On Monday, the Santa Barbara County Public Health Department confirmed the fourth case of bacterial meningitis on the University of California Santa Barbara campus. Now, the school has suspended upcoming parties and fraternity events as authorities attempt to rid the university of the potentially fatal disease. All cases have arisen in the last month, and one freshman lacrosse player had his feet amputated to prevent further damage to his body.
The Health Department also expanded its projection of how many students may have been exposed to meningitis, from 300 to 500 people. Bacterial meningitis can be transmitted through kissing, coughing, or general prolonged contact; school authorities are now re-cleaning dorms and athletic facilities in attempts to stave off the outbreak, and the 500 exposed students have been given preventive antibiotics.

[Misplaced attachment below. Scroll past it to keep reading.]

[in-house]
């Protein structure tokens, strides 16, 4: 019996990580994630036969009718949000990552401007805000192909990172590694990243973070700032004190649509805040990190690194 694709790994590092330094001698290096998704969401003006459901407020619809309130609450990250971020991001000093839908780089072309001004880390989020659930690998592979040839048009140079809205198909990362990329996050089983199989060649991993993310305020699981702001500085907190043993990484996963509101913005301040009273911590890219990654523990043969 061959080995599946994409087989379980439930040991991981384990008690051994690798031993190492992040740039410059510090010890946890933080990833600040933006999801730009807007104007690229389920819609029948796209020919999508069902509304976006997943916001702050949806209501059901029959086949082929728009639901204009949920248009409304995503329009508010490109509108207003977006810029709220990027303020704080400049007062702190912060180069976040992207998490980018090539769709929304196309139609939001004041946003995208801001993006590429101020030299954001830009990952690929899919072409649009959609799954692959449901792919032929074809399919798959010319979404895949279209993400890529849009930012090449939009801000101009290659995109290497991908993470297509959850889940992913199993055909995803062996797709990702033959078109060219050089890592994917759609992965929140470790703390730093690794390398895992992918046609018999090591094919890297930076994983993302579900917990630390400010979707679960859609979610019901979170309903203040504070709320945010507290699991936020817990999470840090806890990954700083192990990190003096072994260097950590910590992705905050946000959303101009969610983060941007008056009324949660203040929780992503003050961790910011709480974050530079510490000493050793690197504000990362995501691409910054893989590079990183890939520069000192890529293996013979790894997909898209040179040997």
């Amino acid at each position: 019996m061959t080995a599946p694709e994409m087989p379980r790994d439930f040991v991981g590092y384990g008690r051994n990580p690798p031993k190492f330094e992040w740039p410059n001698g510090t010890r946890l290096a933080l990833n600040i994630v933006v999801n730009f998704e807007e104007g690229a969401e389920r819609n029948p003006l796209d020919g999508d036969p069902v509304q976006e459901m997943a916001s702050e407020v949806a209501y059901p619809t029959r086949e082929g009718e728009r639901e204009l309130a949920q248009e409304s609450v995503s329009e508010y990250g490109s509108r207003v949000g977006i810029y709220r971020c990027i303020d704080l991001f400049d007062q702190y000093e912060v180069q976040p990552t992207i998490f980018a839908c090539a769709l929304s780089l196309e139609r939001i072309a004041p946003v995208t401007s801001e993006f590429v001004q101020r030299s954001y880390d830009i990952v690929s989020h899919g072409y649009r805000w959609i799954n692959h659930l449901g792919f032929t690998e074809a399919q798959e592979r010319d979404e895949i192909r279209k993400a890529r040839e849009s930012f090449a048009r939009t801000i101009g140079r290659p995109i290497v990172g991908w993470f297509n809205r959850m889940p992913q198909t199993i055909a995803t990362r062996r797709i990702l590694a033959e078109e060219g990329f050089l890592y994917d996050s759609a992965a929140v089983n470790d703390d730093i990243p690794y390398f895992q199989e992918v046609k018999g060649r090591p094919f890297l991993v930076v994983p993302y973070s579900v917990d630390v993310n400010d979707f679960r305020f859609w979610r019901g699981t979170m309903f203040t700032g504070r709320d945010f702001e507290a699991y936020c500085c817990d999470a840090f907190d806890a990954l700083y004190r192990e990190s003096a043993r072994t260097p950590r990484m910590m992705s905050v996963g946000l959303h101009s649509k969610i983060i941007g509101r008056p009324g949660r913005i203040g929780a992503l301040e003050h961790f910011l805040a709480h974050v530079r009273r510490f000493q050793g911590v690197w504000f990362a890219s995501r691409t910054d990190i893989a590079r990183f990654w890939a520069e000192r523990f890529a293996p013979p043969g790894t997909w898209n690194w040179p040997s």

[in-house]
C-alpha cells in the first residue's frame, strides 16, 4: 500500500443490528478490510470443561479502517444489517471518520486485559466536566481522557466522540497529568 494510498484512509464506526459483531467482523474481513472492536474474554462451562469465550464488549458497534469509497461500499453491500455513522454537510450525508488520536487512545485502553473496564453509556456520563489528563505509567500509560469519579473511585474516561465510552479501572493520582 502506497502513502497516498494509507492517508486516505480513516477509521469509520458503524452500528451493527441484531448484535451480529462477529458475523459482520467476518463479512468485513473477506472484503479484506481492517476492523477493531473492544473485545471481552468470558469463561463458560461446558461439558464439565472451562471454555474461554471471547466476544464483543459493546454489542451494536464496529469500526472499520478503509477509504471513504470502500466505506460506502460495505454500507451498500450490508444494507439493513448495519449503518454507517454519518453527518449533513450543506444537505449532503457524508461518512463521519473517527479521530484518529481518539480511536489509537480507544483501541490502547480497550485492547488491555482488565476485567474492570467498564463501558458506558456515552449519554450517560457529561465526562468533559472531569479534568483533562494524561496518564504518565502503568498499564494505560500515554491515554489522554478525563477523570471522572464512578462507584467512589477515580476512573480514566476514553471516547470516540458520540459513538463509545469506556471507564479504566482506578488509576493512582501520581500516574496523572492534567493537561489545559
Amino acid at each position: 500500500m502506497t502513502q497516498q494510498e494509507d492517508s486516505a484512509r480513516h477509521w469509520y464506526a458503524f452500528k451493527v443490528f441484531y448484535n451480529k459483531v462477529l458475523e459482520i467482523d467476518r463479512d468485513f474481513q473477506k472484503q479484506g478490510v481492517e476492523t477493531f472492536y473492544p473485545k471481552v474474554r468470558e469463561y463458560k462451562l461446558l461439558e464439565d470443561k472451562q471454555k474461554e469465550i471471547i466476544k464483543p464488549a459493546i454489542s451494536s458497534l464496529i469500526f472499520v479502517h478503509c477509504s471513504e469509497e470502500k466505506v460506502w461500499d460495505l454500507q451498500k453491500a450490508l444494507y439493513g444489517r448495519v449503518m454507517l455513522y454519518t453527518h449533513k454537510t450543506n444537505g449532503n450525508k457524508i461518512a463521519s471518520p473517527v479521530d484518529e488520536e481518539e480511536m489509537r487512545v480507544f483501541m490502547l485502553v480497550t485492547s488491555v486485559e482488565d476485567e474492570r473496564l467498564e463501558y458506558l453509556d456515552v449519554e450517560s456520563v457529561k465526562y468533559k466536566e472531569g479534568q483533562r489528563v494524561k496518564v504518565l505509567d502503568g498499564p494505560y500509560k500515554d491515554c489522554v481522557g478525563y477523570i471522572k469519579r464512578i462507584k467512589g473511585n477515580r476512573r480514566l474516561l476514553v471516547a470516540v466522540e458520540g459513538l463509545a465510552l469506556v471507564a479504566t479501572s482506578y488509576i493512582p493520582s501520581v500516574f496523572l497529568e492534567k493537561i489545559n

Symptoms of meningitis include a stiff neck, fever, headache, nausea, vomiting and general flu-like symptoms. The infection requires immediate medical attention: 10 percent of people who contract it die, and many who survive suffer permanent brain or bodily injuries.
UCSB is the second American campus to have a bacterial meningitis outbreak. Since March, eight students at Princeton University have contracted the disease. To stem its spread, the Food and Drug Administrated permitted the Center for Disease Control to import a foreign, unapproved drug into the U.S. and distribute it to students on the campus.